To this extent women's concepts of "slags" were very stereotypical and reiterated the traditional "virgin/whore" division. Many of the interviewees appeared to have an investment in labelling others as "cheap" in order to assert their own value within the sexual/marriage market place. The slag's inevitable downward spiral into degradation serves to warn women away from sexual exploration and to encourage women to bargain with their sexual favours. The personae of 'the slag" is in fact so useful in maintaining this heterosexual economy that if she did not exist she would have to be invented (and in a way, of course, she has been). Very few of my interviewees, however, accepted the stereotype as "the whole truth," at least when it came to talking about themselves or their friends. On the contrary, alongside the image of the slag as "other" was an explicit assertion that the slag could be any woman.
Slag as everywoman: "It could happen to any girl"
The day-to-day business of being female is fraught with pitfalls, and these young Scottish women were acutely conscious of the dilemma they face when trying to attract men without "going too far." One interviewee explained how it was possible to appear "tarty" simply in the normal course of being feminine.
“I'm going out with somebody and I'm trying to keep him interested then obviously I'll flirt with him [. . . ] become a bit louder, bubbly, smiley and the eye contact and things like that [. . . ] it's part of being a woman.”
Another discussed the difficulty of "getting the balance" between looking "voluptuously sexy" and “just like a slag":
“If I'm going out I've got this favourite green velvet dress . . . and Ian will say "you look really fabulous" and I'll put my hair up and you ..... . but if I had my hair down with this dress and high heels on and denier tights I think that I'd look like a tart. From my point of view it's trying to get the balance.”
A third interviewee described the precarious tight-rope she walks every day at work where she is expected to "play along" with sexual harassment while at the same time trying to avoid being seen as either a slag or a prick teaser.
“There's a lot of kidding on about sex. There's a lot of them like to try it on as well - and you've got to learn to take it, but not serious. Say if somebody nipped [pinched] your backside or something, you've got to turn round and laugh it off and just kid them back even more. But, as I say, it's hard sometimes to draw the line. Sometimes they take it the wrong way. [ . . . ] they expect you to do something. [and] [ . . . I then you're just a tease [ . . . ] [But] if you were to stop going with it you'd start being called boring. You don't really have any choice.”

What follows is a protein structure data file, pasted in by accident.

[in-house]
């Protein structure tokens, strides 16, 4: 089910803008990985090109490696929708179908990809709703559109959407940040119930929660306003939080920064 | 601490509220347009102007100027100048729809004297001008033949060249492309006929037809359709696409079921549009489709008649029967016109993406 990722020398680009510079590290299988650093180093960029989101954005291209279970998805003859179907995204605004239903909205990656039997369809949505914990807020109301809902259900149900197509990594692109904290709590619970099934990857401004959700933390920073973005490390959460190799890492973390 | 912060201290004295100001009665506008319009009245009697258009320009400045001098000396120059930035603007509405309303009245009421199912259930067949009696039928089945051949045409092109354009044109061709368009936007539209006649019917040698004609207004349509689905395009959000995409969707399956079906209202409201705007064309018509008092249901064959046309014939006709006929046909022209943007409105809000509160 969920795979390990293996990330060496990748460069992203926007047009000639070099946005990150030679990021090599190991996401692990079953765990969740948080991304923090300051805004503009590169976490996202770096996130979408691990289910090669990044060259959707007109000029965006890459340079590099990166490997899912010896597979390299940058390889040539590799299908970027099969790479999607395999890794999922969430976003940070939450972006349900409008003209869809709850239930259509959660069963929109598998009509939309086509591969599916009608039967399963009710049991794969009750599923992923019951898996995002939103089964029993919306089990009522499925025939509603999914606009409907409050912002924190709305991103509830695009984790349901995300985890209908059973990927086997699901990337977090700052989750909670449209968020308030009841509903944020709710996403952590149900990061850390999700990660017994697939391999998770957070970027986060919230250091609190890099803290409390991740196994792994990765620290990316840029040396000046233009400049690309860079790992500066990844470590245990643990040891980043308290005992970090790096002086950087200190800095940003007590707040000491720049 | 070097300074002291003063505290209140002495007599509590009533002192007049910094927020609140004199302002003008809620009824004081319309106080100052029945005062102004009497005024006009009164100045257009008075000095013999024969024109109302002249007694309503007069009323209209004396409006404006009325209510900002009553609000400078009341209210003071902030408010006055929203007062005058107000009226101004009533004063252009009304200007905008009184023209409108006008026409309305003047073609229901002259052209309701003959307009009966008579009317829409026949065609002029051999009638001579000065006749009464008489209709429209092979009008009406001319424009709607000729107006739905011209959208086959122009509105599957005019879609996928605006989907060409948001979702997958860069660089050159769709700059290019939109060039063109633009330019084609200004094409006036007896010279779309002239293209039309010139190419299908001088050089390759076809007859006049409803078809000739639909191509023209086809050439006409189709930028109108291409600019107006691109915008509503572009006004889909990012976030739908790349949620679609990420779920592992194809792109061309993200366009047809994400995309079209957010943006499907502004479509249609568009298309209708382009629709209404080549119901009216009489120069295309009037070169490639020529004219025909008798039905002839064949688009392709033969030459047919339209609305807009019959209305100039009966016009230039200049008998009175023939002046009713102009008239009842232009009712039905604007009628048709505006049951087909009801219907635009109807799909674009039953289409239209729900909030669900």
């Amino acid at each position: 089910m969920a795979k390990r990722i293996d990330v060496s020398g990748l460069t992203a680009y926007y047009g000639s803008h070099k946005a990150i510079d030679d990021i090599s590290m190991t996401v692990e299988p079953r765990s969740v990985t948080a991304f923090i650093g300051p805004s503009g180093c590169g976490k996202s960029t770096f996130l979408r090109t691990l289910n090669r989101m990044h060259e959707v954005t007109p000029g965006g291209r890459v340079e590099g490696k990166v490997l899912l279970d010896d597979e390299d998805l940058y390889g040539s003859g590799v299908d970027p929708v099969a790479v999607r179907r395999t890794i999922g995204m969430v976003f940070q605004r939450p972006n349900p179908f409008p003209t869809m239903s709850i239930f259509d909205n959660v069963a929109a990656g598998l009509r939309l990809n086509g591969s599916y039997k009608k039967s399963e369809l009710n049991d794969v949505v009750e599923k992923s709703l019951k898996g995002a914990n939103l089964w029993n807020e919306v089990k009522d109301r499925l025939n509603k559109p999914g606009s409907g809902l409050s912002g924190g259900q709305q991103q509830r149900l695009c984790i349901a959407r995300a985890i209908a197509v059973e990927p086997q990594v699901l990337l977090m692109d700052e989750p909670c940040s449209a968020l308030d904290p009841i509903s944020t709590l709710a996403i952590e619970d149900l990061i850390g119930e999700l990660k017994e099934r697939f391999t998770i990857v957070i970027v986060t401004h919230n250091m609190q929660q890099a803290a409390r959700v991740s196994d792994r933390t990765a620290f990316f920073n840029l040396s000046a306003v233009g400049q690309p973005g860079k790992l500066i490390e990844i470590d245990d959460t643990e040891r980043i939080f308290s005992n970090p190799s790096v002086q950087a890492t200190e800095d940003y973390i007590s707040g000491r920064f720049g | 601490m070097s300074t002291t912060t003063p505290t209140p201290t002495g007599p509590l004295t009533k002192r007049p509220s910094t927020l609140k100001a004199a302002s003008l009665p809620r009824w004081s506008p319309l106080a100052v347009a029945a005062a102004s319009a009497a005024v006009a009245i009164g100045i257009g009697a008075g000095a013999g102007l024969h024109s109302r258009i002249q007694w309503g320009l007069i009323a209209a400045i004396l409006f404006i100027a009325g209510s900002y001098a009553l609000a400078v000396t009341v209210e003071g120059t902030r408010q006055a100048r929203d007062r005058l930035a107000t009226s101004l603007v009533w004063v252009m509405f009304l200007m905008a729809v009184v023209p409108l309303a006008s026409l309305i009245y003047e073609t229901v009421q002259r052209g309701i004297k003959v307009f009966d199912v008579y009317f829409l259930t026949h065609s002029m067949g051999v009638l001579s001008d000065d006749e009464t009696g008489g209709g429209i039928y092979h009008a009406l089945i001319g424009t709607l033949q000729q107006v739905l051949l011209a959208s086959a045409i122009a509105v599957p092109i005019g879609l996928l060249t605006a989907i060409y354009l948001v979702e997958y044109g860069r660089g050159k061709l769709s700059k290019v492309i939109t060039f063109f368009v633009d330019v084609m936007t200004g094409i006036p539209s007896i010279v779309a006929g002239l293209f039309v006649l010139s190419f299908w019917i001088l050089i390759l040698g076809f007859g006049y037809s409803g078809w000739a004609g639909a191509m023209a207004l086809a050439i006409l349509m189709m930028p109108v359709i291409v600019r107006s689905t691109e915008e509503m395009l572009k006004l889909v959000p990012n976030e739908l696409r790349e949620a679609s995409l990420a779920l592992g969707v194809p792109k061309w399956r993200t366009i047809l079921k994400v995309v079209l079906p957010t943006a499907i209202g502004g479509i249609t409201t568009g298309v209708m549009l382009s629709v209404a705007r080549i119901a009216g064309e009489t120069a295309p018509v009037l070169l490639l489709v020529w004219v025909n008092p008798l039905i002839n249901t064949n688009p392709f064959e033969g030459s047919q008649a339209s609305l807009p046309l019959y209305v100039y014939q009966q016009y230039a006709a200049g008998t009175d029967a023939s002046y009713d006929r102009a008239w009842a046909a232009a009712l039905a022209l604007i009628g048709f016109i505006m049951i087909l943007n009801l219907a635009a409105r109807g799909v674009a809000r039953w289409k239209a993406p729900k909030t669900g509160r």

One young woman even extended this understanding of the difficulty of "getting the balance" toward a rival who had "seduced" her boyfriend by "crawling on top of him and flashing herself at him." When I asked "What do you think about women behaving in that way?" she replied "Fair enough - you're trying to get a man to notice you, but I don't believe in trying to steal someone else's."
Knowing how to flirt, look sexy, play along with men's sexual comments or "get a man to notice you," these were all seen as a necessary, "fair enough," part of being a woman - a woman who can attract a man, keep him interested, or simply survive within a male-dominated work place.
Each of these women described the knife-edge they walked between being "sexy" and "tarty," between being what Cowie and Lees call a "drag" or a "slag" (Cowie & Lees, 1987). They exercised considerable caution in "getting the balance" and "drawing the line" (see also Lees, 1993). The necessity for such monitoring was presented as a routine and unexceptional part of every woman’s life, and "getting a reputation" was not necessarily seen as totally within a woman's own control. The line between acceptable femininity and unacceptable sluttishness was easily crossed, or a girl might simply "get dumped by a boy after you ve let him have it"; she might sleep with him because he had convinced her that he really loved her and only discover her mistake too late, or she might submit under pressure while drunk. Using this definition, then, women do not unproblematically accept the virgin/whore division. There was a clear perception that being called a slag was not something that just happened to "bad" women and that everyday femininity came perilously close to "tartiness." As one interviewee concluded, "it could happen to any girl."
Such perceptions did not, however, necessarily help women to resist or reject the stigmatising consequences of "getting a reputation”. In fact the pervasiveness of such insults, and women's common vulnerability, increased women's concerns about being seen as a slag in any way at all. When offered a selection of terms such as slag, prick-tease, frigid, lessie, and fat most women chose slag as the "worst" term. When questioned further some made it clear that they would rather be known as a slag than a lesbian but that they felt vulnerable to the former in a way that they did not to the latter. For a start it was very likely that, at some time or other, someone would accuse them of being a slag, if only as a joke. As Lees points out a constant sliding occurs between slag as a term of joking, as bitchy abuse, as a threat and as a label" (Lees, 1993, p.40), but the flexibility of the terms makes it more rather than less dangerous. Many of the interviews also felt that it was conceivable that they might behave (or be treated) in ways which made them a slag. By contrast they felt that there was no danger at all that they might be a "lessie." It was notable that the only woman to spontaneously indicate that "lessie" was the worst possible insult was one of the two women who described attraction to other women and expressed concern about sex play with other girls during childhood.